If you've been away from the workplace for a while and your nursing license has expired, don't despair. Most states have straightforward guidelines for reactivating your license, but you may have to take some continuing education courses, pay extra fees or even pass the NCLEX again. When you're ready to be a nurse again, figure out how to renew your hard-earned license, buy a new set of scrubs and get back to work.
If you want to get back to work as a nurse, contact your state's nursing board. Each state has its own process for reactivating licenses, so don't rely on what you hear from your friends working in other states. The information and paperwork you need will usually be on your nursing board's website, but call or email the board to clarify any questions you have.
If your license expired only a short while ago, you may just need to pay a fee and show that you've kept up with continuing education requirements. Of course, individual state boards have their own definition of "short-term," so don't make assumptions about how long the process takes until you've checked with your nursing board.
If you've been away from nursing for a long time, you may need to demonstrate that your skills and knowledge are up-to-date. You may need to show that you have an active nursing license in another state, take continuing education courses or retake the NCLEX exam. Some states, such as Colorado, have a tiered system that requires additional education in proportion to the number of years since your license expired. The longer you've been away, the longer it will usually take to get your license back. If you live in a state that requires you to retake the exam, look into test-preparation books and classes, so you can pass the test on your first try.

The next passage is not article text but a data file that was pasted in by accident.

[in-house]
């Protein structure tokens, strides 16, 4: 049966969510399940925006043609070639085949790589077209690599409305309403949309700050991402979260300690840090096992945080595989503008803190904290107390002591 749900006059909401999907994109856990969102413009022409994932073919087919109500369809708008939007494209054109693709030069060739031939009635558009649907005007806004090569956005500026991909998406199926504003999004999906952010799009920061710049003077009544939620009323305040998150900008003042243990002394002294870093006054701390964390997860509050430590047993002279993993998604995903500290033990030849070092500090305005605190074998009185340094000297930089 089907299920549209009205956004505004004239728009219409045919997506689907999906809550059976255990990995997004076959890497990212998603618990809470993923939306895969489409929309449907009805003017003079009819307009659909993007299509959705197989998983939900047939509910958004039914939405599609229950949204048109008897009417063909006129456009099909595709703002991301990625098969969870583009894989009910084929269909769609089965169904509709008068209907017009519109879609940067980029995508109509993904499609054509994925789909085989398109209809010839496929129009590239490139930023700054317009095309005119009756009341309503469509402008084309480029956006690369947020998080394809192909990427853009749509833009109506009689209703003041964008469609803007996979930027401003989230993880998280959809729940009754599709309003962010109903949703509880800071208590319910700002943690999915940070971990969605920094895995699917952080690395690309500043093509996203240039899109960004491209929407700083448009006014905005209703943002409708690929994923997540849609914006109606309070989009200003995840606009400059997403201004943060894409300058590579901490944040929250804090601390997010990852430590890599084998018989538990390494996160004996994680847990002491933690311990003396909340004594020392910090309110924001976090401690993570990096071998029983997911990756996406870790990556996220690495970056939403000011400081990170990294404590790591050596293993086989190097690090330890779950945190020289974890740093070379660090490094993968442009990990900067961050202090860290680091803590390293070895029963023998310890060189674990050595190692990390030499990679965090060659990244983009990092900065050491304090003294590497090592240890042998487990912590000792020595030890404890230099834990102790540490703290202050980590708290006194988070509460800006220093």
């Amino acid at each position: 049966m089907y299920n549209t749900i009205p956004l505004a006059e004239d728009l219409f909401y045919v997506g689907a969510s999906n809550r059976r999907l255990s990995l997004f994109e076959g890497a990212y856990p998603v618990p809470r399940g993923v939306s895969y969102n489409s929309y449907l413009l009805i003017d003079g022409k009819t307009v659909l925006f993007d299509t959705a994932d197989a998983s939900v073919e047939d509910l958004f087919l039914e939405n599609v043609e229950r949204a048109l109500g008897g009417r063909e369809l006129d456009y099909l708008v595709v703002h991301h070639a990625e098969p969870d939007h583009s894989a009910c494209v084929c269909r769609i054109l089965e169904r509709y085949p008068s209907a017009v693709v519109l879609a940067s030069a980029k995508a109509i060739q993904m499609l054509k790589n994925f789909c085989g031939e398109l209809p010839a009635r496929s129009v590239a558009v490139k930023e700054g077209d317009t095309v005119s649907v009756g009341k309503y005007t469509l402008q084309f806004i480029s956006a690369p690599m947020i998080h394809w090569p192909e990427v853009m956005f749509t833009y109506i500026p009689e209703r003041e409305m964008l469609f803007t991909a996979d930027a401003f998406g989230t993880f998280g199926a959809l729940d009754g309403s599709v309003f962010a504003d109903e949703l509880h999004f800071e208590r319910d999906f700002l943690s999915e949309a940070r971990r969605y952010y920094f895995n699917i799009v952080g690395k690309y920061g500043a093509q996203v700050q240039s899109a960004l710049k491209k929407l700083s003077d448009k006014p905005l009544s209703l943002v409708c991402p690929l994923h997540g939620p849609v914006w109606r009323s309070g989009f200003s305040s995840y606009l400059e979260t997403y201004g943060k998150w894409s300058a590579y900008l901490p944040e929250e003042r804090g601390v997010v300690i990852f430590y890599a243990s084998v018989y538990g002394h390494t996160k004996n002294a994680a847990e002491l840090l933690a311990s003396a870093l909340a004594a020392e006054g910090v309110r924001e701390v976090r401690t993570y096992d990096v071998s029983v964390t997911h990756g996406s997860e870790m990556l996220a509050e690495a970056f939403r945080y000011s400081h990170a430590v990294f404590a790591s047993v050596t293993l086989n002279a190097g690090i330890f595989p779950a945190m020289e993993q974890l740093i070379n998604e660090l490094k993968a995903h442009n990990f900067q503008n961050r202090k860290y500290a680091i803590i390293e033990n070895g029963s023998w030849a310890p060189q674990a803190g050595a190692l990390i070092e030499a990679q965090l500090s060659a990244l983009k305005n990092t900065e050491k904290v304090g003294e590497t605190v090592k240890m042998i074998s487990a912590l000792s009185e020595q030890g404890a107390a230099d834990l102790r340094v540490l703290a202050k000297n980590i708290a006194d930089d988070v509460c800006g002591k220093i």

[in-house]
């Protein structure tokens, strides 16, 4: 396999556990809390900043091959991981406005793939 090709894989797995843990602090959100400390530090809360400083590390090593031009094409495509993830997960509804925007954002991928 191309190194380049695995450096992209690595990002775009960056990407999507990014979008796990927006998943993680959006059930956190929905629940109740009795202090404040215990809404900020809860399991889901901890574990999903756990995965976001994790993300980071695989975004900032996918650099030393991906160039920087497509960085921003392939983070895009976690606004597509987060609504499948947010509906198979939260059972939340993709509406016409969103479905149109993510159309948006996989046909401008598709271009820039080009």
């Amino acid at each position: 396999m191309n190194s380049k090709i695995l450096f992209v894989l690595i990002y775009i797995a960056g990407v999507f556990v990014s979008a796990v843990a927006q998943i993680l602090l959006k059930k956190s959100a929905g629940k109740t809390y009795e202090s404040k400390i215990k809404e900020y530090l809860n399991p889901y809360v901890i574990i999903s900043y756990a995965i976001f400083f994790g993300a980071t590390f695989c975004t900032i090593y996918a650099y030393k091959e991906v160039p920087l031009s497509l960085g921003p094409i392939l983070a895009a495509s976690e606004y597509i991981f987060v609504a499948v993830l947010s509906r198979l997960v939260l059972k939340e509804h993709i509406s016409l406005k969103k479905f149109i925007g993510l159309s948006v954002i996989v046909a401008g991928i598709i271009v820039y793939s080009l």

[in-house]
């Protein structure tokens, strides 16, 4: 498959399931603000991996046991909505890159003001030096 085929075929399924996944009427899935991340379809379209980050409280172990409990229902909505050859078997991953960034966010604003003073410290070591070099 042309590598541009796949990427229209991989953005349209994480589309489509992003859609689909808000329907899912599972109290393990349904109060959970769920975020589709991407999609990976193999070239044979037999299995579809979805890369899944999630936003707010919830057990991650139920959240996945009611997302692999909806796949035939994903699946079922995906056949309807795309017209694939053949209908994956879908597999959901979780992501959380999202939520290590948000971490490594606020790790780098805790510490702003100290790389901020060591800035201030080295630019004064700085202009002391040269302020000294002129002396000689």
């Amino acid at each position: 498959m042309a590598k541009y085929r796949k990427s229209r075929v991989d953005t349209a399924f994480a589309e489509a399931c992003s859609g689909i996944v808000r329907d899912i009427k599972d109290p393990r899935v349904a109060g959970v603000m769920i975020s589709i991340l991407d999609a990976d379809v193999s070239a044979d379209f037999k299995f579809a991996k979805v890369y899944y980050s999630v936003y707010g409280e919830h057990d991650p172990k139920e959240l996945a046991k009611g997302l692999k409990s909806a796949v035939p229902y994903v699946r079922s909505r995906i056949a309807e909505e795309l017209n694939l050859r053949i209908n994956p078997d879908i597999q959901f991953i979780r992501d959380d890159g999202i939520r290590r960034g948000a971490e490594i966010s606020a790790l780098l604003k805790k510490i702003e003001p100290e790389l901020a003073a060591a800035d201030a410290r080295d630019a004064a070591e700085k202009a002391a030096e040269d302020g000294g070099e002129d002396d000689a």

Some states require you to complete continuing education courses as a condition of reactivating your license. Your state board can give you a list of the types of courses that you need to take, as well as a list of approved course providers. Don't take a continuing ed course without first making sure that the provider has approval from your state. Taking a course that doesn't have appropriate approvals is a waste of your time and money.
Nursing boards set fees for reactivating expired licenses, and you may have to pay both a renewal fee and a separate delinquency fee to get your license back. Some states, such as California, exempt military nurses who have been on active duty from extra fees, so if you've been serving in the armed forces, ask the nursing board if you are still required to pay a delinquency fee.
- Indiana Professional Licensing Agency: Fee Schedule
- New Hampshire Board of Nursing: Continuing Competence
- Colorado Board of Nursing: What if my license has lapsed or expired?
- California Board of Registered Nursing: License/Certificate Renewal
- US Bureau of Labor Statistics: How to Become a Registered Nurse
- Colorado Board of Nursing: Nursing Board Policy 10-03
Lainie Petersen writes about business, real estate and personal finance, drawing on 25 years experience in publishing and education. Petersen's work appears in Money Crashers, Selling to the Masses, and in Walmart News Now, a blog for Walmart suppliers. She holds a master's degree in library science from Dominican University.